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Paraguay

South Americas best kept secret

sunny 40 °C

Ask any traveller about Paraguay and they will tell you two things. Firstly that theres nothing there and secondly that theres nothing there and thirdly that we´ll be shot. However ask if they´ve actually been there and 10 times out of 10 they haven´t. Theres enough here to keep you occupied for a good few weeks but thats if you know where to look for it.
The ironic thing was that I never intended to go to Paraguay. It was only because Chris persuaded me to go while over in Igauzu. Even then I only expected spending a few nights there before heading down to Uraguay. Instead I ended up staying nearly two weeks and found South Americas best kept secret.
So on Sunday the 18th of March 2007 the four of us crossed into the great unknown and I finally came to county where no Kehoe had been before. Instead of crossing at Ciudad del Este where the border at Iquazu is we crossed in at Encarnation in the South, via Pousadas in Argentina. The main attraction for this town/city is the Jesuit ruins at Jesûs and Trinidad, which are UNESCO World Heritage Sites.
The first thing we discovered when entering Encarnation is that Paraguay is dirt cheap, and I mean dirt cheap. The hotel we stayed in may have looked like a former prison but for $4 your having a laugh.
The next day we got the bus up to Jesus to check out the ruins, took about 2 hours and cost us $3. The ruins themselves are former Jesuit settlements, one in Jesûs and one in Trinidad. They were settled around the 1760´s but they all got kicked out of Paraguay not too long afterwards. The first thing which hits you though is that the Paraguayan Tourist Board must consist of 1 guy in a small office somewhere in the capital. Despite being a UNESCO site the Jesus location is completely underfunded. There was one sign and that was pretty much it. If UNESCO gave them some money I´m pretty sure the site never saw a penny. The ruins were different from anything that you get in the UK, they let you walk anywhere without a guide. It was here that we bumped into another Brit traveller we´d meet back in Rio a guy called Finn. Who originally only planned to spend a few days in Paraguay but joined us for the full 12 days instead.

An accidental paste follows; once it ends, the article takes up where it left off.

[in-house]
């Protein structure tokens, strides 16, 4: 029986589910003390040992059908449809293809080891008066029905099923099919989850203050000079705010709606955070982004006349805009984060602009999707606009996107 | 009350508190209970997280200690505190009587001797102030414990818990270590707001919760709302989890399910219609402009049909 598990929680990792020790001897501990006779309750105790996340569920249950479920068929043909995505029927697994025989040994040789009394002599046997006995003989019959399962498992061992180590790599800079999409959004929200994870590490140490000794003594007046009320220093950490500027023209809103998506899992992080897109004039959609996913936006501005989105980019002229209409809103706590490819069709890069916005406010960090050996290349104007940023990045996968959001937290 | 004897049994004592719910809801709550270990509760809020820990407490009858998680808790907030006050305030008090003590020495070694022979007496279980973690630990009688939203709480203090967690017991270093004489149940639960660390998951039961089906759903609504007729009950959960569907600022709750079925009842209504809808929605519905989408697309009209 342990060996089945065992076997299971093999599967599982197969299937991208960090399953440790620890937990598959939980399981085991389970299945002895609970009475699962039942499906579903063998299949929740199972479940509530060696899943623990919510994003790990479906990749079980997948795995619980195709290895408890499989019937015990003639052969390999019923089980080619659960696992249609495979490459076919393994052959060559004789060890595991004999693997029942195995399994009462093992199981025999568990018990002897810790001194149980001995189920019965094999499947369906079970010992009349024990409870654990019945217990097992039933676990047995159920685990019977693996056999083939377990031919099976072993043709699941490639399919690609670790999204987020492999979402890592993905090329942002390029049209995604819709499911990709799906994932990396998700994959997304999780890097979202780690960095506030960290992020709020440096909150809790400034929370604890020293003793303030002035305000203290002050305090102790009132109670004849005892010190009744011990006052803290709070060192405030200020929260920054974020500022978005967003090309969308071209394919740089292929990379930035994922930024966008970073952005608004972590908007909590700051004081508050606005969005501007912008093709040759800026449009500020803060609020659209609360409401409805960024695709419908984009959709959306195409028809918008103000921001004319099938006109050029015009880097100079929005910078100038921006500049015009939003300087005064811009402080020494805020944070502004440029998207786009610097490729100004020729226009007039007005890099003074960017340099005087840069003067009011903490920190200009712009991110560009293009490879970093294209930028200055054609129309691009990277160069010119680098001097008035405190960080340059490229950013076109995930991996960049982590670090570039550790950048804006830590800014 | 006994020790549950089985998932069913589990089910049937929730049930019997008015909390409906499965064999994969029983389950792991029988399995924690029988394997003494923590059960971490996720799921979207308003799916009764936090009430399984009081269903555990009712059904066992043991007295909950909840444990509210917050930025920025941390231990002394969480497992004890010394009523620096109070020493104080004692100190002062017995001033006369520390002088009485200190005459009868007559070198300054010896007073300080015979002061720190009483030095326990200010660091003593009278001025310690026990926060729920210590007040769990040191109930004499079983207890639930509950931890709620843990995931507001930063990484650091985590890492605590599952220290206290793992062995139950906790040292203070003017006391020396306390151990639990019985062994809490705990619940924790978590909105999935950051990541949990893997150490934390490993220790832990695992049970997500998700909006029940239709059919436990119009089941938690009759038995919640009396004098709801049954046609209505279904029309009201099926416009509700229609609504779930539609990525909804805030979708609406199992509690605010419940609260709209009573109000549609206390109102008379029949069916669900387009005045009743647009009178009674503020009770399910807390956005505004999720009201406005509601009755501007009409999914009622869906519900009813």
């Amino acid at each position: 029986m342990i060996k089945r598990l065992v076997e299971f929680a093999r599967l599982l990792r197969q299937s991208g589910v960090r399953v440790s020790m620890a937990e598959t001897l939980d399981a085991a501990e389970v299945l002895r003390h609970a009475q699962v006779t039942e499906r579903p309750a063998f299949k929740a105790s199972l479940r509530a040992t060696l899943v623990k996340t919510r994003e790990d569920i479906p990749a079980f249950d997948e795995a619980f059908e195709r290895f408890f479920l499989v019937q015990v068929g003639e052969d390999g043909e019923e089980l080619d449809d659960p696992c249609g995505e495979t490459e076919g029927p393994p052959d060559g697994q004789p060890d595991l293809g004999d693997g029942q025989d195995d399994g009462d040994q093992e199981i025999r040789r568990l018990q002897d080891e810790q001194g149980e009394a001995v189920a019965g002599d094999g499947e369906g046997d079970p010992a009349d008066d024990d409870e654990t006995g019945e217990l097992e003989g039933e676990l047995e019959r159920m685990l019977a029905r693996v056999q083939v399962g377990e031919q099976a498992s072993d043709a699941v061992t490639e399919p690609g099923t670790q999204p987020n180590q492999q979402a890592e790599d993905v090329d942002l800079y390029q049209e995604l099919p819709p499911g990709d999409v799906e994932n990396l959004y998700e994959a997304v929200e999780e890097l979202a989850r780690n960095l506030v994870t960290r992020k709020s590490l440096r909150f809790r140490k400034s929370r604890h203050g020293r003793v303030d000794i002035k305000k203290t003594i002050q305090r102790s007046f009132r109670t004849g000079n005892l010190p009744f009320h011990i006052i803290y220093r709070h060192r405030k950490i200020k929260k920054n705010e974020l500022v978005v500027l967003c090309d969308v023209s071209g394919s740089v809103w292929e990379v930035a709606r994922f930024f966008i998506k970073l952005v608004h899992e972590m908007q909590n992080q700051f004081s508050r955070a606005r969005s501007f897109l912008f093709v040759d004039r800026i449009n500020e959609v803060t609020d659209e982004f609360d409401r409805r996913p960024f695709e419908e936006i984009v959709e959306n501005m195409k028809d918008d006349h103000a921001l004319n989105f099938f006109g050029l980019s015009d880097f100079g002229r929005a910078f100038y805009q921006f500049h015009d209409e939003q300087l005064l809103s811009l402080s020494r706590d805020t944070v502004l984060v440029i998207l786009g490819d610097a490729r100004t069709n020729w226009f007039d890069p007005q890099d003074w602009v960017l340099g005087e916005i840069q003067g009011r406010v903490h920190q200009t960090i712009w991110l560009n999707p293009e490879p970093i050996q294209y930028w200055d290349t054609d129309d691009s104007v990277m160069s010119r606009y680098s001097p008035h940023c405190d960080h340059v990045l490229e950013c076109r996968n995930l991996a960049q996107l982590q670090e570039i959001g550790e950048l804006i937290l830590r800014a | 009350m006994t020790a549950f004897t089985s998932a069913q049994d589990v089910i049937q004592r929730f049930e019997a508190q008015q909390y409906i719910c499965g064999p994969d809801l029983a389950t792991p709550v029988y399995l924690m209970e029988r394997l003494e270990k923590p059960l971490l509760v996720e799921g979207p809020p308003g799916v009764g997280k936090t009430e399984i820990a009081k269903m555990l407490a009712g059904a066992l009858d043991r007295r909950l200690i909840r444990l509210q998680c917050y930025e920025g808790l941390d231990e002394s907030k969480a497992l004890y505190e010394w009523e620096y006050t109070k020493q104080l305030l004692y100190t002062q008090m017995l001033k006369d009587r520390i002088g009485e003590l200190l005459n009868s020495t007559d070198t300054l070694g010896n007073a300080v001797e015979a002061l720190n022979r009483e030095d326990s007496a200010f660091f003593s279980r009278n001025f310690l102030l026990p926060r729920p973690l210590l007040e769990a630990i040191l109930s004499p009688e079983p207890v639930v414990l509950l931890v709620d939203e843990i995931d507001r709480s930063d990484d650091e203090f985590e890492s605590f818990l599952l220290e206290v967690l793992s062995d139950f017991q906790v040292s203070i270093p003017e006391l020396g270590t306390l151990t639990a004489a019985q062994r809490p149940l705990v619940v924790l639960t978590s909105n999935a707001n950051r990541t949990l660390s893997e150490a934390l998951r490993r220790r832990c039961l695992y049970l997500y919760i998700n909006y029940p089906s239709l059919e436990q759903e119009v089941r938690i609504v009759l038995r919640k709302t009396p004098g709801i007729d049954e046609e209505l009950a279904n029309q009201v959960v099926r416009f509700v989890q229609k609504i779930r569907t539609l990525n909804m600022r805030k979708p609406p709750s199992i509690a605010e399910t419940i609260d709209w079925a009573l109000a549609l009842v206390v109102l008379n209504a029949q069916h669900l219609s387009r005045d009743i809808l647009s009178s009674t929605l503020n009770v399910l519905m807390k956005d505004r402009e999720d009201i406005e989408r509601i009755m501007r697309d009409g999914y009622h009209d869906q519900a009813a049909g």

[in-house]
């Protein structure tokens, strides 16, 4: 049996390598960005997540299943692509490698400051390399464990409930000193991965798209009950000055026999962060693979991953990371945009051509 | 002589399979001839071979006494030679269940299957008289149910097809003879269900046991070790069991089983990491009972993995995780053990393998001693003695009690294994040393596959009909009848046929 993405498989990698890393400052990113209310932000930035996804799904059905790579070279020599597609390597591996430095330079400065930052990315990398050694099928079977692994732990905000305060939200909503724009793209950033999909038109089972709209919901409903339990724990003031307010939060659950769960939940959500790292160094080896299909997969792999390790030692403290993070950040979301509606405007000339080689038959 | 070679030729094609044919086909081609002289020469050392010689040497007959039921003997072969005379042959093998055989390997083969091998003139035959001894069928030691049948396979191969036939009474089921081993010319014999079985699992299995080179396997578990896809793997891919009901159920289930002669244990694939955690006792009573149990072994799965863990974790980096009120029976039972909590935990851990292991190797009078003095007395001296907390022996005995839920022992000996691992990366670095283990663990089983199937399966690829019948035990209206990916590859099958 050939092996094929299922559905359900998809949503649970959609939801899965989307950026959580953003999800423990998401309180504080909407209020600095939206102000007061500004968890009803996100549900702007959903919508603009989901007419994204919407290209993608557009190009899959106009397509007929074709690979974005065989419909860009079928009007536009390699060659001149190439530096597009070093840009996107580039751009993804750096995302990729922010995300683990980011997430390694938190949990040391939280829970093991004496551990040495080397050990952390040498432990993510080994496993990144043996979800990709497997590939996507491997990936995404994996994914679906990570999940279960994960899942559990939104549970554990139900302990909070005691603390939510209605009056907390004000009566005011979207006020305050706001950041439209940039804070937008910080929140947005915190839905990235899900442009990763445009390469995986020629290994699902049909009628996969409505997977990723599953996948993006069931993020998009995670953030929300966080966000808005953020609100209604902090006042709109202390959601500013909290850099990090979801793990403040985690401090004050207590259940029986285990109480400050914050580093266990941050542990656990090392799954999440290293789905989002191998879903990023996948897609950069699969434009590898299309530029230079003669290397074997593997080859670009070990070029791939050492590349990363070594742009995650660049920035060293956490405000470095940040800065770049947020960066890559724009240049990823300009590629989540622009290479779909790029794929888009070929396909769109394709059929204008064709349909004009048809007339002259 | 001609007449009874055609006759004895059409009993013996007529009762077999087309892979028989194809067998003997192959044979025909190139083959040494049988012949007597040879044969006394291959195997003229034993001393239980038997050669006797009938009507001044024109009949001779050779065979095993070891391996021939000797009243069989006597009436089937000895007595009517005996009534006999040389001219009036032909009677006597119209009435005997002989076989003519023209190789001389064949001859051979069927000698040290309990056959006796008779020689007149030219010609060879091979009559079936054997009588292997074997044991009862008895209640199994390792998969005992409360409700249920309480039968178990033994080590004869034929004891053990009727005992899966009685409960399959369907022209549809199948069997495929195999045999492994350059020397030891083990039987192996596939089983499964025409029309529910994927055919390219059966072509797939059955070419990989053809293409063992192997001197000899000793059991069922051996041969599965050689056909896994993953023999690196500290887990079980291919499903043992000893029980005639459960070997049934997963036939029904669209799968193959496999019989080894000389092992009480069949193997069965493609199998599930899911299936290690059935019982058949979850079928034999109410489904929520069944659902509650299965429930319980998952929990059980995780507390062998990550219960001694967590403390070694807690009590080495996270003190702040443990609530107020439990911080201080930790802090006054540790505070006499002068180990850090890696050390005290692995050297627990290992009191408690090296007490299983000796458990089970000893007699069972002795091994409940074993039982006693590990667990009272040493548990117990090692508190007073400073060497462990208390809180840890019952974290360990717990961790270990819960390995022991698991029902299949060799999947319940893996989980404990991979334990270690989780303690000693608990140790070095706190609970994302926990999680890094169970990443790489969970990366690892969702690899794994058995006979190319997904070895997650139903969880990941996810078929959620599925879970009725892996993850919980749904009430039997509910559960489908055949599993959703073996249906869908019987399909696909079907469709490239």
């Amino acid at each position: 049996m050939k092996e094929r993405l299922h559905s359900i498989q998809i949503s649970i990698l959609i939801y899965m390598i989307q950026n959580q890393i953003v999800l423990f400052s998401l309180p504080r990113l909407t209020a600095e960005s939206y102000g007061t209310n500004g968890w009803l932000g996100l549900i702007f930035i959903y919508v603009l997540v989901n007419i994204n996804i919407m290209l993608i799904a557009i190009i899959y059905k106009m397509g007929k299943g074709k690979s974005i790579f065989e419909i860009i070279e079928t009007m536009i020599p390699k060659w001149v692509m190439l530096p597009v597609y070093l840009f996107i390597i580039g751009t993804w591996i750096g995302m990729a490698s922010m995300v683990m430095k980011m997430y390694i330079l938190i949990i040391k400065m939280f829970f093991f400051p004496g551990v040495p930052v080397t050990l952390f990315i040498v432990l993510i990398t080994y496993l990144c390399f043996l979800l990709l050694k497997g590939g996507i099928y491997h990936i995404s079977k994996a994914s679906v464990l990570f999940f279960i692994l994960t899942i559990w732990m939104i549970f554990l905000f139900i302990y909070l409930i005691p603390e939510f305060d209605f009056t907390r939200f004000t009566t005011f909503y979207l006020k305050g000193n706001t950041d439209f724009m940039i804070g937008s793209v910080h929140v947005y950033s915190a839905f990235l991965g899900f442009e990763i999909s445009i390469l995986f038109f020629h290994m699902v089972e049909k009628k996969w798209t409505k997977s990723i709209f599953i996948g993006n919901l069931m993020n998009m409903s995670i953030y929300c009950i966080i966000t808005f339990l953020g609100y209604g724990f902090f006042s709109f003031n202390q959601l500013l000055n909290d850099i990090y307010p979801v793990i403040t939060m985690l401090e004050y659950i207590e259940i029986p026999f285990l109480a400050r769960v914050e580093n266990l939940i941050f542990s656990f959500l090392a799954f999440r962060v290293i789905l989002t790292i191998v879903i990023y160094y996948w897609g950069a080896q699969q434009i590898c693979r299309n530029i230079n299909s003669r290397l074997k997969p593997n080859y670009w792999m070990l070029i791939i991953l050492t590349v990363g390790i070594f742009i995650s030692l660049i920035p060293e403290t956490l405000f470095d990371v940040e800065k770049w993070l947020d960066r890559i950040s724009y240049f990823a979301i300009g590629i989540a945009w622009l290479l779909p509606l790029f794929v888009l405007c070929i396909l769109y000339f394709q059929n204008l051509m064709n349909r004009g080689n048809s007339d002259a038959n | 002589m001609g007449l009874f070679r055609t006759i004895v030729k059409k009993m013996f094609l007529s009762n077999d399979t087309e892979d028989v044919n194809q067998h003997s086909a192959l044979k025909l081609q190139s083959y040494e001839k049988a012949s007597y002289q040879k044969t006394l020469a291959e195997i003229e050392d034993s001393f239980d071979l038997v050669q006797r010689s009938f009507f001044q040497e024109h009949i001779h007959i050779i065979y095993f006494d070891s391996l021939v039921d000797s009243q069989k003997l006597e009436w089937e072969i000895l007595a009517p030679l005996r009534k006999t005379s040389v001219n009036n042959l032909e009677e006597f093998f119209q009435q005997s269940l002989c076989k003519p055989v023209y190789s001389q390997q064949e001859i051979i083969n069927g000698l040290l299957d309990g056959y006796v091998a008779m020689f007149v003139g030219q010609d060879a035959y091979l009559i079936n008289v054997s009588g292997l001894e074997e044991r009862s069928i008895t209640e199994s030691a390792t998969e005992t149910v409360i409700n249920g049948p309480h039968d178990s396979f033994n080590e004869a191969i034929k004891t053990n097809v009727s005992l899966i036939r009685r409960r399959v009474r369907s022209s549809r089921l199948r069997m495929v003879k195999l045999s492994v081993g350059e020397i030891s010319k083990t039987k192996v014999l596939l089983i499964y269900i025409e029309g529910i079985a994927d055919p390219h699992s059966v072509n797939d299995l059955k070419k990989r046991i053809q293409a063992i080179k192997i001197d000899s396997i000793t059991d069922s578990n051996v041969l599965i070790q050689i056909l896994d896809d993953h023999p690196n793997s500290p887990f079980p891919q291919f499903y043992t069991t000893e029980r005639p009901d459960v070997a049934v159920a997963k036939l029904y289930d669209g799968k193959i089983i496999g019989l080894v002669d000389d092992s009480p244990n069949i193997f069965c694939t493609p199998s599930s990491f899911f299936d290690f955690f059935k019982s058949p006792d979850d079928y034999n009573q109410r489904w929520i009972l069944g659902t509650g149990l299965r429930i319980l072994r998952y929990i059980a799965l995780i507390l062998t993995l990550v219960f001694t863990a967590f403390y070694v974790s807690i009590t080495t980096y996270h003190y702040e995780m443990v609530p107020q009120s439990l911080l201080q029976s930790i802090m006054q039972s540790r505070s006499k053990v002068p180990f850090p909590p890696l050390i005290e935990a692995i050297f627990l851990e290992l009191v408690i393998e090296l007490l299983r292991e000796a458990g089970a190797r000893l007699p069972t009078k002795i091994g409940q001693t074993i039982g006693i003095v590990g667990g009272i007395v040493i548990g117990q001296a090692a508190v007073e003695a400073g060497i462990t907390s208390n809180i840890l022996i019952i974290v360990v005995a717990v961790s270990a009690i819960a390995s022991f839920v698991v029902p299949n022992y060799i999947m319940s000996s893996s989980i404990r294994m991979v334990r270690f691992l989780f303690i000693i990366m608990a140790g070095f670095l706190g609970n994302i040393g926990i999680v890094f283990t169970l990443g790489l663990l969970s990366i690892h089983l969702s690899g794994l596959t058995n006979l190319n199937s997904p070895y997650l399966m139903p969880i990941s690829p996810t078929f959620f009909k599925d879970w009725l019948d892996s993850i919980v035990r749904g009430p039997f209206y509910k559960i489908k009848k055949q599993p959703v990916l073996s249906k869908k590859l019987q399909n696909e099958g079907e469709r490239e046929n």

Now I realised Paraguay was cheap but on the way to the bus to Trinidad we actually found a car for sale cheaper than the bus ticket. It was tough call but the possibilty but we ended up getting the bus. The Trinidad site seems to be where some of the money must have gone as parts of it have been restored.P3180072.jpg
The following day we ended up heading out to the San Rafel National Park, strictly speaking it isn´t one yet cause all the money the government had to buy the land all mysteriously disappeared. Getting there was an adventure in its own. We ended up waiting a the smallest town ever for 4 hours to get a lift from one of the rangers to the park.
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It was quite funny when we turned up as one of the other guests was an ex-scoucer who lived out in Paraguay.P3200105.jpg It also turned out he wrote most of the travel guides so he def. came in useful. Ended up spending a few days there just chilling out, was pretty cool.
After that we again hit the road for the capital, Ascuncion. It wasn´t a Rio or a BA but it was still pretty cool and had a few things there to do. One thing which stood out was how rich some were and how poor the others were.
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The picture above is the presidents pad, yet right behind it are shant towns. Also behind it we got a bit of a shock, turns out Paraguay actually has a navy.
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While in the city we ate like kings, 3 course meals in the poshest restaurants in the county (black tuie waiters and everything) for like 7 quid. Ive never eaten so well.
After a few days and a few late nights we lost 2 fellow travellers, Chris and Louise, while me, Claire and Finn decided to this quality park that I cant spell. To get there however we had to hire a 4x4 as most of it was off road.
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All I can say is off-roading in Paraguay in a Jeep is the most fun you can have with your pants on. It was absolute quality. Half of the trip was on dirt roads, and I mean propper ones.
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We were flying over bumps and bridges, power sliding road bends, absolutely amazing. So anyway we rocked up at another park, this one was miles better, apparently Bono and Madona gave them a shed load of cash.
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To get around we had to have a guide and drive, which meant more off-roading. We did a couple of quality stages which had been cut out of the forest and were over grown. It was also then that had a minot prang, some 16 year old in a pick up tried to over take me while a was over taking some else on the dirt road. However big feck off hole meant had to jam on the brakes and he ended up in the back of us, so wasnt technically my fault.
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As you can see was only a minor one, guy at the hire shop didnt care about it, though Im pretty sure we added a few other dents a scraps.
Again after a few days of walks, canoeing and a few other things we had to head back to catch the bus to Uraguay the next day. Which meant night time off roading, quality!! Also meant the highways were pretty dead, except you couldnt really get it past 130kmph as the steering wheel started to shake violently. Anyway, the Paraguayan road trip was absolutly amazing, driving in the middle of nowhere, at night, with shooting stars above you is a once in a life time experience which will stay with me.

Posted by Snow21 16:59 Archived in Paraguay

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